By Jenny J. Chen: For More Info, Go Here…
Why tapering is more complex than you think.
Last year, more than once, Jackie Rocheleau was abruptly struck with the feeling that her brain had escaped her body.
“All of a sudden, your head feels weightless, like the brain has left your head,” she says. “That happens throughout the day for several seconds at a time.”
Rocheleau was experiencing something known as “brain zaps,” a side effect of tapering off of antidepressant medication. Doctors aren’t exactly sure why this happens, but the running theory is that because antidepressants temporarily increase levels of certain neurotransmitters, your brain has to readjust to a new equilibrium once you go off of them, causing a sensation like electric shocks.
Rocheleau had decided to go off her antidepressants in the summer of 2018, she says, because she was starting to feel more stable and less depressed than she had in years. She was also tired of being so dependent on her Lexapro that she would go through debilitating withdrawal symptoms every time she unexpectedly ran out.
“I decided that if I was feeling better, I’d try to get off of [Lexapro] so I wouldn’t have to deal with them again,” she says.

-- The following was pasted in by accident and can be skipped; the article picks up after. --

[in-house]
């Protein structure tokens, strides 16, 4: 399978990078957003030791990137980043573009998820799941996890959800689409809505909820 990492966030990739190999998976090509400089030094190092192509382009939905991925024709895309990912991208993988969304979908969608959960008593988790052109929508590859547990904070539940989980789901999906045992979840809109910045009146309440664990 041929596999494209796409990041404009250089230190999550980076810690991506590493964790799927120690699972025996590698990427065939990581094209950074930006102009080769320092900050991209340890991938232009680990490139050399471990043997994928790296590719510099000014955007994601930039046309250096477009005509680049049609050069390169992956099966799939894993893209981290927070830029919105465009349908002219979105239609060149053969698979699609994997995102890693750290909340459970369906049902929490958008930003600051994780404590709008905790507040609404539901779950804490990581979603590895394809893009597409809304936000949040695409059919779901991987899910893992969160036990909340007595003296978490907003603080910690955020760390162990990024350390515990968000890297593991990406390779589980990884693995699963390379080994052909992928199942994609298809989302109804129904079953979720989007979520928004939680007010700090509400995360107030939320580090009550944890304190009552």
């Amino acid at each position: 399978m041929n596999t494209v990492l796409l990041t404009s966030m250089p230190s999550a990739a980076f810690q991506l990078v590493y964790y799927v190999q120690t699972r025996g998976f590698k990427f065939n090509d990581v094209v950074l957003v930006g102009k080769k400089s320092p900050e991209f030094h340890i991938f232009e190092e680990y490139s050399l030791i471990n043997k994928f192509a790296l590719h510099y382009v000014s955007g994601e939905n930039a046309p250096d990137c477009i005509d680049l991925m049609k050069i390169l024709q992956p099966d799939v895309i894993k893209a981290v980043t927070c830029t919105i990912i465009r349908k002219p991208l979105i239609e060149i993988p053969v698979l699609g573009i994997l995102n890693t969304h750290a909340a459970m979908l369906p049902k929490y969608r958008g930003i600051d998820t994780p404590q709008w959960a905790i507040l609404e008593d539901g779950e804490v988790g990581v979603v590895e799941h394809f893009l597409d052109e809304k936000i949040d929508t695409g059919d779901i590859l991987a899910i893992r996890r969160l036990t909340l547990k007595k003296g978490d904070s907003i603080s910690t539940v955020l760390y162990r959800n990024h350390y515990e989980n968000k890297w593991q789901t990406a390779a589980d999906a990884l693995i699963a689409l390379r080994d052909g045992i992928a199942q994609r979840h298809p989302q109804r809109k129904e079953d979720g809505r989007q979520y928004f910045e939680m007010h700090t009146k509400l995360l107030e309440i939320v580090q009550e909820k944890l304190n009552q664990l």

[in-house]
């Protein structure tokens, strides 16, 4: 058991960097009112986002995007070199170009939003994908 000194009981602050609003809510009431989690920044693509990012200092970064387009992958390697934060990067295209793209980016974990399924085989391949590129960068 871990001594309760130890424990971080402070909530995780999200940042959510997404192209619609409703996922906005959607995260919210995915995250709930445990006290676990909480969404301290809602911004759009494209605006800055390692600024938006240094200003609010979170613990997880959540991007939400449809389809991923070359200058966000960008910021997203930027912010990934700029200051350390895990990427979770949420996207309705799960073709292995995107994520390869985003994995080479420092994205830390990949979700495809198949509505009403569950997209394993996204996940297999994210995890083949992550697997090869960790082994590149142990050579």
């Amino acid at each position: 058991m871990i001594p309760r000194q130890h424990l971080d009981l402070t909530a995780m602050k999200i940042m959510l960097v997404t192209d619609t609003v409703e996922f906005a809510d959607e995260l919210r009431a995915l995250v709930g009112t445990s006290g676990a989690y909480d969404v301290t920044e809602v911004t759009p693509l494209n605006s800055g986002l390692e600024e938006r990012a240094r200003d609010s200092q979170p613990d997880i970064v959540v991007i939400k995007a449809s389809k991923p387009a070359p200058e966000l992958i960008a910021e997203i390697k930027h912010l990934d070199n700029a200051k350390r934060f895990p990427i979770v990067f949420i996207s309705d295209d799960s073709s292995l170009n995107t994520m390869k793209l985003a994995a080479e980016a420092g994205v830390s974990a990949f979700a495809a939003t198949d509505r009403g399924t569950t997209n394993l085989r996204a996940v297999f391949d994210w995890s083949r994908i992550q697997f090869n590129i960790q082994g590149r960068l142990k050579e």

Rocheleau’s withdrawal symptoms are one of many reasons why someone might decide to stop taking antidepressants. Others may need to taper off a medication that isn’t working for them in order to start a different one. And some want to stop medications because the side effects — like weight gain, suicidal thoughts, or decreased libido — interfere too much with their lives.
In all of these cases, of course, it’s important to make the decision in conjunction with your doctor. You should also be sure that you have the tools and support system in place to deal with any withdrawal symptoms and that you feel that your depression is largely under control. Any patient who has had a history of severe depression, including hospitalization or attempted suicide, should proceed with extreme caution. If you think you might be ready to stop your medication, here’s what to know.